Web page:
In the Cheap Seats
By BOBBY "BUTCH" BURNEY | News-Telegram Sports Editor
Aug. 1, 2007 - I sure hate to take Tom Hicks' side when it comes to spending his money, but I am forced to this time.
Ranger fans would like to see Hicks spend, spend, spend - especially when he reneges on his promise to do so - and to his credit, he tried to give his money away to Mark Teixeira. The problem is, Tex didn't want it.
Hicks told the Dallas Morning News that he offered Teixeira $140 million for eight years, and that Teixeira's agent, Scott Boras, turned it down flat. Teixeira then repeatedly told reporters he had not been offered a contract extension.
Under those circumstances, the Rangers had to trade the first baseman. Teixeira made it clear he did not want to be a Texas Ranger, apparently for any amount of money
We've all had reason to doubt Hicks' passion for this team, but I have to admit that $18 million a year for eight years is a genuine offer. Give Hicks and Jon Daniels credit - which I rarely do - for trying to overspend for Teixeira. You can throw money at a guy, but if he doesn't pick it up, then what can you do?
The baseball pundits, who know more about Braves and Red Sox minor leaguers than I ever will, say Daniels did a credible job in his trade deadline dealings.
In exchange for Teixeira and Eric Gagne, the Rangers picked up the top three prospects in the Atlanta organization and a left-handed starting pitcher who immediately goes into the major league rotation. Add in two Triple A players, a fast-rising shortstop and some other minor league arms, and the Rangers have at least started to restock their lower level affiliates.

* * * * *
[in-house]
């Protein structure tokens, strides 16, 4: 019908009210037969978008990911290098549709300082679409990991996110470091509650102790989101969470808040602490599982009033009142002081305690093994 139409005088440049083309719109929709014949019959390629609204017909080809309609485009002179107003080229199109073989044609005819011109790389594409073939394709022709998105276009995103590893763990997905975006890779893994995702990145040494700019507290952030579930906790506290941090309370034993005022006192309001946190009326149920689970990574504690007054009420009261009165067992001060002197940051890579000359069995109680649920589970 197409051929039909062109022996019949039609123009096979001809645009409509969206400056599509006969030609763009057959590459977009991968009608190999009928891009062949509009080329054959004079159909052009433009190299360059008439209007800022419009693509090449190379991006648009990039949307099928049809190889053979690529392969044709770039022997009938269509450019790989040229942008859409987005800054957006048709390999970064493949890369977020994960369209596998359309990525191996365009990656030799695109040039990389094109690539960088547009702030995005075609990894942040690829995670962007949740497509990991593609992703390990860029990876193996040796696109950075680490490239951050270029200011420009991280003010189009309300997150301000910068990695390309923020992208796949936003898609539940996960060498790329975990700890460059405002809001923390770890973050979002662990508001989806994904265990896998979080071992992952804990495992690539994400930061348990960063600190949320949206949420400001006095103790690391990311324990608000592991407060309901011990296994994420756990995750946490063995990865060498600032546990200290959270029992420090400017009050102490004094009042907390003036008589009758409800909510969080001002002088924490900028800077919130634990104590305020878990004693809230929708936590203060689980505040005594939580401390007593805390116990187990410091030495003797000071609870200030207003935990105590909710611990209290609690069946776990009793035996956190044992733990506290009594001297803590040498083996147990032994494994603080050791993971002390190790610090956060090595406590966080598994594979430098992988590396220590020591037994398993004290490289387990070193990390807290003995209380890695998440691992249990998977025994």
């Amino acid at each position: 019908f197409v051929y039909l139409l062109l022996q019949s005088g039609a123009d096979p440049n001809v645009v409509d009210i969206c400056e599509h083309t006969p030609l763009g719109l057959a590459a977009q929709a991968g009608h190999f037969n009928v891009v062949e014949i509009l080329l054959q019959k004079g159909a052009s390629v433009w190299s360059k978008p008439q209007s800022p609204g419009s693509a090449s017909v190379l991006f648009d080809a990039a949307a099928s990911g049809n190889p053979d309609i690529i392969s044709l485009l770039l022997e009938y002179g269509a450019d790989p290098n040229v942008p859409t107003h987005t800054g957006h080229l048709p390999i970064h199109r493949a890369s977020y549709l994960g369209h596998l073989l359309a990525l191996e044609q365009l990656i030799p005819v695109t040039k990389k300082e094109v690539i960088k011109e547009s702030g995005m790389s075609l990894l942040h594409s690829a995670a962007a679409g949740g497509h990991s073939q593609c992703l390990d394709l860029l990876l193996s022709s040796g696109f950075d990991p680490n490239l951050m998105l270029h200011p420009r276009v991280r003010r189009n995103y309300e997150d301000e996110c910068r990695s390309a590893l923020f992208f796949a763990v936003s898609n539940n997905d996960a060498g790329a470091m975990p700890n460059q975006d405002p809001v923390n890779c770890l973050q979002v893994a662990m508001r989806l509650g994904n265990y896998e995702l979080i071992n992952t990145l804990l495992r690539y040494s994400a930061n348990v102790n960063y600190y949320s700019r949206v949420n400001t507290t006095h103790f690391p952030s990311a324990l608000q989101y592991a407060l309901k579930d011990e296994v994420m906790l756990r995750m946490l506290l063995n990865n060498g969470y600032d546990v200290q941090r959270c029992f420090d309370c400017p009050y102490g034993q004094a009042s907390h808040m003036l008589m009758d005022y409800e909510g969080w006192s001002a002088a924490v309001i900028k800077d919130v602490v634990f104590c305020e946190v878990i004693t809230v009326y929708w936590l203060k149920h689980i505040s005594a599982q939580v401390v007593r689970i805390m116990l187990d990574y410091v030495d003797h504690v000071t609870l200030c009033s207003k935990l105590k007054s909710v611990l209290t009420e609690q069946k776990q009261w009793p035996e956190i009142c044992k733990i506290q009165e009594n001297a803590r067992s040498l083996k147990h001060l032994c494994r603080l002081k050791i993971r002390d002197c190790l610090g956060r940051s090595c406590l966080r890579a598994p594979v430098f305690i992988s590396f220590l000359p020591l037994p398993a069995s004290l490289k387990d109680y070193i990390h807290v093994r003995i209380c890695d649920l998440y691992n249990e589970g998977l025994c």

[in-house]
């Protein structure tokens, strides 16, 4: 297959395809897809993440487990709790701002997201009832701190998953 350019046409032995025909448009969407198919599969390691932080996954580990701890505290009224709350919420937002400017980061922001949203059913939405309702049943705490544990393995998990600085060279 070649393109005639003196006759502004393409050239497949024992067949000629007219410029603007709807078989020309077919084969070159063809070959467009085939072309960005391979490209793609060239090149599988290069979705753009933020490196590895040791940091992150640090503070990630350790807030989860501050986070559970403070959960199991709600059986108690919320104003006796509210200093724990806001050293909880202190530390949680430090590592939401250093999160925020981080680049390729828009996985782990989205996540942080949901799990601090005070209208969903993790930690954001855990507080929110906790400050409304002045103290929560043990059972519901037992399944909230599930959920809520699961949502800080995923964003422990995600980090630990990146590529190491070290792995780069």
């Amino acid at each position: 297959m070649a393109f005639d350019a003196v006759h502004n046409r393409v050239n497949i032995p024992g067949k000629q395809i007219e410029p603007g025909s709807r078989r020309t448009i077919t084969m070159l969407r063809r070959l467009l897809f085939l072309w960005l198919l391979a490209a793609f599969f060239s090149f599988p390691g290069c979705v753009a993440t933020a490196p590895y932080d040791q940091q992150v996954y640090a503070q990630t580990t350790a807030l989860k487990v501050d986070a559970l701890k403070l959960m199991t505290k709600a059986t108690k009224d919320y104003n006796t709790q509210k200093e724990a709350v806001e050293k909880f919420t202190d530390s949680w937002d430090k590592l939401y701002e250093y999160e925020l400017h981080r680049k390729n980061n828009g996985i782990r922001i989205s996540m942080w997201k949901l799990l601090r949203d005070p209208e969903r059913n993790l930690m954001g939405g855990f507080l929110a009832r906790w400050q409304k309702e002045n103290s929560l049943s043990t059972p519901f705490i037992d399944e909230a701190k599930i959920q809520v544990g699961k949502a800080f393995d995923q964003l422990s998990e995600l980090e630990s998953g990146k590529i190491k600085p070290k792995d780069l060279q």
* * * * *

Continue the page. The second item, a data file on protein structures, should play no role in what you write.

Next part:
The main knock on the Rangers' June draft and this week's dealings is the number of low-level players they acquired. A lot can happen to a kid in between Class A and the major leagues. That's why the Rangers have four Class A affiliates and only one Triple A team.
That's also why it hurts when you have to trade a switch-hitting, Gold Glove caliber first baseman - you never know if he can be replaced. But, Teixeira gave the Rangers no other options. By trading him now, the Rangers were able to maximize his asking price. Let's just hope Daniels got the players in return who will make the trade a positive one for the Rangers.
The flip side of the coin is that with Teixeira's $12 million salary off the table for next year, it's up to Hicks to pony up legitimate free agent money in the offseason. Torii Hunter will be a free agent and lives in the metroplex. If the Rangers don't sign him to take care of center field and the lead-off spot, then we'll know again that Hicks isn't in it to win it.
It's too bad the Mavericks weren't able to turn the same kind of block buster trade to pick up Minnesota's Kevin Garnett. At least Garnett didn't end up with Phoenix or Los Angeles or some other Western Conference team, but when he was dealt to Boston, the Mavericks missed out on an opportunity to add a franchise-type player.
I still believe it's going to be tough for the Mavericks to go into the season with virtually the same team as last year. After postseason collapses the last two years, the Mavericks need to upgrade their mental and physical toughness. Garnett would have done that.